The Ministry of Land has issued a warning to women to stop signing family land purchase agreements as witnesses instead of being co-buyers. Abdul-Nasser Olekwa, the Principal Land Officer, and Dennis Obbo, the Principal Communications Officer, highlighted that many women have been evicted from the land because they signed as witnesses rather than as co-owners.    

Obbo emphasized that women often contribute significantly to the purchase of land, yet they sign agreements as mere witnesses. This practice allows their spouses to sell the land without their consent in case of a disagreement. 

“Why do you allow to sign as a mere witness when it is you who has worked hard to raise the money? Why should you allow your husband to invite you to sign as a mere witness when you have been married to him? Stop these statements and believethat a man is the family head. Have powers to question why you are signing as a mere witness,” Obbo said.

Obbo and Olekwa made these remarks during a dialogue organized by the Uganda Community-Based Association for Women and Children Welfare (UCOBAC) under the Stand For Her Land Campaign in Uganda. This campaign aims to secure women’s land rights by bridging the gap between law and practice.   

Olekwa pointed out that cultural beliefs have perpetuated the injustices women face regarding land use and ownership. These beliefs often dictate that women should be submissive to men and have no rights to inherit property from their spouses or parents.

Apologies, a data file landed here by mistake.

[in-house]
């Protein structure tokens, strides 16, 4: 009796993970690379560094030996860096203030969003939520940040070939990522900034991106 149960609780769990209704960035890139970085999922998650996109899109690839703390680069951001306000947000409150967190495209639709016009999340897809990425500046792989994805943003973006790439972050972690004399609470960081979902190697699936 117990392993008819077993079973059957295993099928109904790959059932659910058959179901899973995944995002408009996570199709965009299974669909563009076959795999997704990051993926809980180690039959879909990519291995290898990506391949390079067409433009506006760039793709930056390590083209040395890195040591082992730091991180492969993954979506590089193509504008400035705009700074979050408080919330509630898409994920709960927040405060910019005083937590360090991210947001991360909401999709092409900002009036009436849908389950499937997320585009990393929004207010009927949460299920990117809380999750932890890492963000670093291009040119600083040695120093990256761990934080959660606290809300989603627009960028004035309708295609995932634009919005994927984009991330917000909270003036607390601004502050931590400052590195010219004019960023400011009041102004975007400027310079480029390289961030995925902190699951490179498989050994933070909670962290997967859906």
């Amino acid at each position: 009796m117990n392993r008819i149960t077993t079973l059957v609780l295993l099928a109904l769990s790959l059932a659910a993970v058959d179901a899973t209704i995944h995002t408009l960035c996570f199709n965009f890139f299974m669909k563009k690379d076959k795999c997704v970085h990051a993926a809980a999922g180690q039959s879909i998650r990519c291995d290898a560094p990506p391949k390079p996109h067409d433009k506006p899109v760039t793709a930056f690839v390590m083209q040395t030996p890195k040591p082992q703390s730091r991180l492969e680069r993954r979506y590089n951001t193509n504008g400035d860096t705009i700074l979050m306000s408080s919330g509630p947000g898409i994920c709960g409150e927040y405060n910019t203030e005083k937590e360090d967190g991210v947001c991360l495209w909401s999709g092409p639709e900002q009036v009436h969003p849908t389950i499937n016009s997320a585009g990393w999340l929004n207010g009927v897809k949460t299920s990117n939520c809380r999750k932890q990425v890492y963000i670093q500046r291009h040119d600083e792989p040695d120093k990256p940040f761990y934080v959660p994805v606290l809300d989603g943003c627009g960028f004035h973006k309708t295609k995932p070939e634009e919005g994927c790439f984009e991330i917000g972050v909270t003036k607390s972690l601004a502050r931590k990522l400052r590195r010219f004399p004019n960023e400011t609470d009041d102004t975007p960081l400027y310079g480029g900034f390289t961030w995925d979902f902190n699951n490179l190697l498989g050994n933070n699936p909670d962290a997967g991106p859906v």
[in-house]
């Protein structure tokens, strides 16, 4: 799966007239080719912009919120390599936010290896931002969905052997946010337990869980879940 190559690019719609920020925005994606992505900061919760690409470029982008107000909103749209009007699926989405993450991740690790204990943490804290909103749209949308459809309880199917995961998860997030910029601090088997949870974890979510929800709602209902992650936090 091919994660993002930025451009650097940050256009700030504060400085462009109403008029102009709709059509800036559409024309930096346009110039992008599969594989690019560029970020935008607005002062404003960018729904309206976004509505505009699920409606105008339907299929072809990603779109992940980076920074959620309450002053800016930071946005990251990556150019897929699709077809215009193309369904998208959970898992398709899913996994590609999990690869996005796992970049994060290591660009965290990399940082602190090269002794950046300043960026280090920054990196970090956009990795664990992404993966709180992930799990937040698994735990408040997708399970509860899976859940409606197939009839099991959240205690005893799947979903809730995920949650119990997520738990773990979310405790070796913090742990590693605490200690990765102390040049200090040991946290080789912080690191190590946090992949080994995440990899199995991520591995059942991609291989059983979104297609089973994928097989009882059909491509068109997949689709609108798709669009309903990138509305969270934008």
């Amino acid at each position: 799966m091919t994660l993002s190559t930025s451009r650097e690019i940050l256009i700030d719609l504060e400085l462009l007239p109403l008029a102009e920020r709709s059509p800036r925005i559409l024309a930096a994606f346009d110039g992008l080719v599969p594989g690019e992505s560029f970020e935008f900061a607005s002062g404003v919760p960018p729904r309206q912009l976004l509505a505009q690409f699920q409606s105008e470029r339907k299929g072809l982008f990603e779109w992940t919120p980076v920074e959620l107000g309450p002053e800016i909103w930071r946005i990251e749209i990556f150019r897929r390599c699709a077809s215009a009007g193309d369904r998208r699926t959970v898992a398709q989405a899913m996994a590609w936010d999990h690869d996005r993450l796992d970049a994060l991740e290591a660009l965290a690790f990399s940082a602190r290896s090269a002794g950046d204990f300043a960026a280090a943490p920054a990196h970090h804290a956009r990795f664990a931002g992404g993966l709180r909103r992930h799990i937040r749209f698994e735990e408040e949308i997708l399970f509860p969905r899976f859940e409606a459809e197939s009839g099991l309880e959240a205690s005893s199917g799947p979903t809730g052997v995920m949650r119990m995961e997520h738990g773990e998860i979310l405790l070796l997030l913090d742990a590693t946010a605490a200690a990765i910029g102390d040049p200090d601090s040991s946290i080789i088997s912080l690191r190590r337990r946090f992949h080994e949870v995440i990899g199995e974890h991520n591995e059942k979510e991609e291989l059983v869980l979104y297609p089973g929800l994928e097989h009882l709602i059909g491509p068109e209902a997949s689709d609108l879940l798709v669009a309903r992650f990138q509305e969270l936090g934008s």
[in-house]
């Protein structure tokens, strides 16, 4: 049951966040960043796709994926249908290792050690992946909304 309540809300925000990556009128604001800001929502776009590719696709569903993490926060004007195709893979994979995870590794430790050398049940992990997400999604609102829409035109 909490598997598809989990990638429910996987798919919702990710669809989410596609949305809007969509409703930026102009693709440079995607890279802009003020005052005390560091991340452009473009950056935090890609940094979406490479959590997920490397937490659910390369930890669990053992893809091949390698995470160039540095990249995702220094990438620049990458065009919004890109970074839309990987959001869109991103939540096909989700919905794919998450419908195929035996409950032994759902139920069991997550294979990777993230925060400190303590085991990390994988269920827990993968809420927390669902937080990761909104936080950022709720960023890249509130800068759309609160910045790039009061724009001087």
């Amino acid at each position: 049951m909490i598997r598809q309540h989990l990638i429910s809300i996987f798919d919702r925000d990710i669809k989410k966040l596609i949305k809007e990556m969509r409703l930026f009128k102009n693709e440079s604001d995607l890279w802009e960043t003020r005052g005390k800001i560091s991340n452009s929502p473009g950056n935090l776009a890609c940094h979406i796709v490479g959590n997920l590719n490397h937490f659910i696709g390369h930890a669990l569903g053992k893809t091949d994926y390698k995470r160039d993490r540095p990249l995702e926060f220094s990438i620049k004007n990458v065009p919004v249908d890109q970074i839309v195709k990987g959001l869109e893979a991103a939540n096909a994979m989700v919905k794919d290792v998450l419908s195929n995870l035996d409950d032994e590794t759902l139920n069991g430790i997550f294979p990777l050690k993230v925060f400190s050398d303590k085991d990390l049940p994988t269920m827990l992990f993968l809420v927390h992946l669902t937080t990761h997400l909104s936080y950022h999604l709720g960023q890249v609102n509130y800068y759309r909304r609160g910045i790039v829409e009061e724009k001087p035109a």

Caroline Kayanja, UCOBAC’s Senior Programs Officer, noted that while women are the majority users of land, men are the predominant owners. She stressed that if women are merely land users without ownership rights, their existence and productivity on the land are at risk.  

“We know land issues in this country affected man and women but they affect the women more. We have invested a lot in revising land laws but we need practical efforts to ensure they work for women. The women should not be as mere recipients and but as beneficiaries of land laws,” Kayanja said. 

Participants at the dialogue also called for land laws to be translated into local languages to ensure they are understood by ordinary people. Kayanja pointed out that women often lack basic knowledge about land ownership laws, making them more vulnerable to exploitation.


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